How Sha’Carri Richardson Can Sue Her Way Back Into the Olympics
The federal prohibition on marijuana has damaged American lives for half a century; this is the latest and most egregious example of it.
American sprinter Sha’Carri Richardson received perhaps the worst advice upon failing her drug test for marijuana.
Though she publicly apologized, she wasn’t wrong. The World Anti-Doping Agency's cannabis policies and the federal prohibition of marijuana are wrong and a waste of resources. But this country has a real hard time admitting that.
Richardson's disqualification from the Olympics is a gross injustice and they are taking away everything she’s earned. The federal prohibition on marijuana has damaged American lives for half a century; this is the latest and most egregious example of it. They’ve taken a woman who is an American hero and gutted her.
She should be fighting this in court. The United States Olympic Committee is based in Colorado Springs. They are under the jurisdiction of the U.S. District Court of Colorado. Richardson’s legal option would be to file a TRO (temporary restraining order) and injunction, seeking that the court order the United States Olympic Committee reinstate her on the team.
She would fight the TRO on grounds of 14th Amendment Equal Protection. Equal protection means that the rules and laws apply equally to everyone. Regarding cannabis, however, the rules are not applying equally to everyone.
For example, I represent 25-year-old Jonathan Wall, who’s currently in jail for growing and selling weed. There’s a multibillion-dollar industry in the United States, with many people and corporations growing and selling weed all over the country. It’s a violation of equal protection for one person to be able to do something in the United States while another person cannot.
It violates equal protection that Richardson could take one hit of pot and lose everything while other people in the country are making millions of dollars from growing, distributing, and selling it. Yet, while they get rich, she is deprived of everything she has earned.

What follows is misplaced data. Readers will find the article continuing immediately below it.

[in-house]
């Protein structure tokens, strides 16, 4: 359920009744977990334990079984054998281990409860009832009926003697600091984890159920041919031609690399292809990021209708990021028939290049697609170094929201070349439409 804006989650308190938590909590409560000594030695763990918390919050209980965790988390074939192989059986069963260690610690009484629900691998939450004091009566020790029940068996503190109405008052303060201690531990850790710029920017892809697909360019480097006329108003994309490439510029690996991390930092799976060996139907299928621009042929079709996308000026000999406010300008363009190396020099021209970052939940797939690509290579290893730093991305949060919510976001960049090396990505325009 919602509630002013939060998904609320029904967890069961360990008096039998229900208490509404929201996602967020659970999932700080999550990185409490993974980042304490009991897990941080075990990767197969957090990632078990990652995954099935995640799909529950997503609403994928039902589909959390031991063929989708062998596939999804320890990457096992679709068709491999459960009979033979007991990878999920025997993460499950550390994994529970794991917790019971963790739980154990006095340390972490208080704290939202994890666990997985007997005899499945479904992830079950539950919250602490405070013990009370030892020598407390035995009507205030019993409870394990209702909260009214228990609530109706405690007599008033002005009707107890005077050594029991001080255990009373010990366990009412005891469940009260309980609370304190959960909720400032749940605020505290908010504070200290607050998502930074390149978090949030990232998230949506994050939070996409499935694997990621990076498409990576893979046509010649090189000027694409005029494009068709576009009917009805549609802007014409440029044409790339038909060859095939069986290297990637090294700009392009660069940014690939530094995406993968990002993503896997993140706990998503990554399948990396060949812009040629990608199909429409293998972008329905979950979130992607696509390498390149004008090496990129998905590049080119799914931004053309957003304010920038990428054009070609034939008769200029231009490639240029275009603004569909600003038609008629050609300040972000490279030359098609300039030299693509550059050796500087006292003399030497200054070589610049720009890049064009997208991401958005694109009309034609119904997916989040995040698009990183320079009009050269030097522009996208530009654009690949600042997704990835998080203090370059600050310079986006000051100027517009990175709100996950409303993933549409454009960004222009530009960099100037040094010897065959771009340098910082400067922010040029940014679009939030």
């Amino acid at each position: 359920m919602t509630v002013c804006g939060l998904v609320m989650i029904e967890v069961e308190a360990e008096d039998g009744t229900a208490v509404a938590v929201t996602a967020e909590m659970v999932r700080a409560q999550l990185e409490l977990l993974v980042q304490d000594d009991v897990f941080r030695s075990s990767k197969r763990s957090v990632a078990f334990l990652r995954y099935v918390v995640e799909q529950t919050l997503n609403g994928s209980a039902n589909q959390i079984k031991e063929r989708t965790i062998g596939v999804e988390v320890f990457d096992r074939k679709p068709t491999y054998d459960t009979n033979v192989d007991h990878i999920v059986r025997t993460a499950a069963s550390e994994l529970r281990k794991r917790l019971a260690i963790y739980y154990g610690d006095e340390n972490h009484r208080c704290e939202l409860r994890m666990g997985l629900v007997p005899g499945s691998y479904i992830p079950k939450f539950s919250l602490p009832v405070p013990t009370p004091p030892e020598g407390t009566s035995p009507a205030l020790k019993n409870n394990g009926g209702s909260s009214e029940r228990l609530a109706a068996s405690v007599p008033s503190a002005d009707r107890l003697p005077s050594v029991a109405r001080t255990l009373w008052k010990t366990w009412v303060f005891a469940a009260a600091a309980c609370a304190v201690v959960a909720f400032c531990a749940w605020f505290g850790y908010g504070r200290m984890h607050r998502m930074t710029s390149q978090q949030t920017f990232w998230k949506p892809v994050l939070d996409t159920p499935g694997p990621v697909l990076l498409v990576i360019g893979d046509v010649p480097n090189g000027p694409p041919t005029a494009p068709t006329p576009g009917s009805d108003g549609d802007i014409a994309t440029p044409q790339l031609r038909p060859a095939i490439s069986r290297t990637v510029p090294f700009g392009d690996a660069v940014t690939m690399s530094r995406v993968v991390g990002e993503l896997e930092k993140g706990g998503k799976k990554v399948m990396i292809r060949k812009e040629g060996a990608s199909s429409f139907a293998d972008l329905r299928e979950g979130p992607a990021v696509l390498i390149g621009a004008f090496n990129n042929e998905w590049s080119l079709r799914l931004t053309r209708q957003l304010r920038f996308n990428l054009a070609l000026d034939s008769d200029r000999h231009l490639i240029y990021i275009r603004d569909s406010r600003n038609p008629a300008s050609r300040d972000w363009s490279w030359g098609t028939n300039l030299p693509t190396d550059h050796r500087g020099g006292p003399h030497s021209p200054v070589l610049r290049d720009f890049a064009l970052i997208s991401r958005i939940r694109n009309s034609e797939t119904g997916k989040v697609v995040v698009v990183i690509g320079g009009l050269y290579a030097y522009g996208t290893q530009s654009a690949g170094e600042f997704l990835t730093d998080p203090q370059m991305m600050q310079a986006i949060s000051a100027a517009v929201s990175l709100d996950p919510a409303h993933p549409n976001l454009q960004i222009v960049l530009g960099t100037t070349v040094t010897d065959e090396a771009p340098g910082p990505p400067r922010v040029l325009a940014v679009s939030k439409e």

Second ground would be the Fifth Amendment’s Taking Clause, which states: "Private property [shall not] be taken for public use, without just compensation."
To take her career and future earnings away from her causes a potential Fifth Amendment violation under the takings clause. Her career was a lifetime in the making. Earning it and going through the Olympic trials and everything else that she’s done to deserve a spot on the Olympic team, that’s her property. Yet, the government is taking it from her without due process. It’s like going to a doctor or lawyer and saying, “We’re taking your license” or coming to your house and saying, “We’re taking your home” because you took a hit of pot in the backyard and cannabis is federally illegal.
It’s undeniable that the U.S. government has a much easier time punishing people of color than white people. The federal prohibition on pot has been a failed policy. It’s been a racist policy. The very roots and motives of the drug war and the federal prohibition on cannabis are racist. This is just a continuation of a policy that is fundamentally racist, in a more high-profile setting.
President Joe Biden said: “Rules are rules.” But, as we saw in the past, just because something is a rule does not mean it’s brutally wrong and unjust. Do you want to argue “Rules are rules” to Jim Crow? Think about the lives that have been destroyed because of the federal prohibition of marijuana.
“Rules are rules” is one of the most intellectually and morally bankrupt arguments that you could ever offer because this country has a history of using unjust rules to damage people of color. And that’s exactly what's happening here.
But it shouldn’t be happening here. Richardson should be fighting it. As a representative of our country, it would be the most patriotic thing she could do.
Correction: An earlier version of this article misnames The World Anti-Doping Agency as the U.S. Anti-Doping Agency. We regret the error.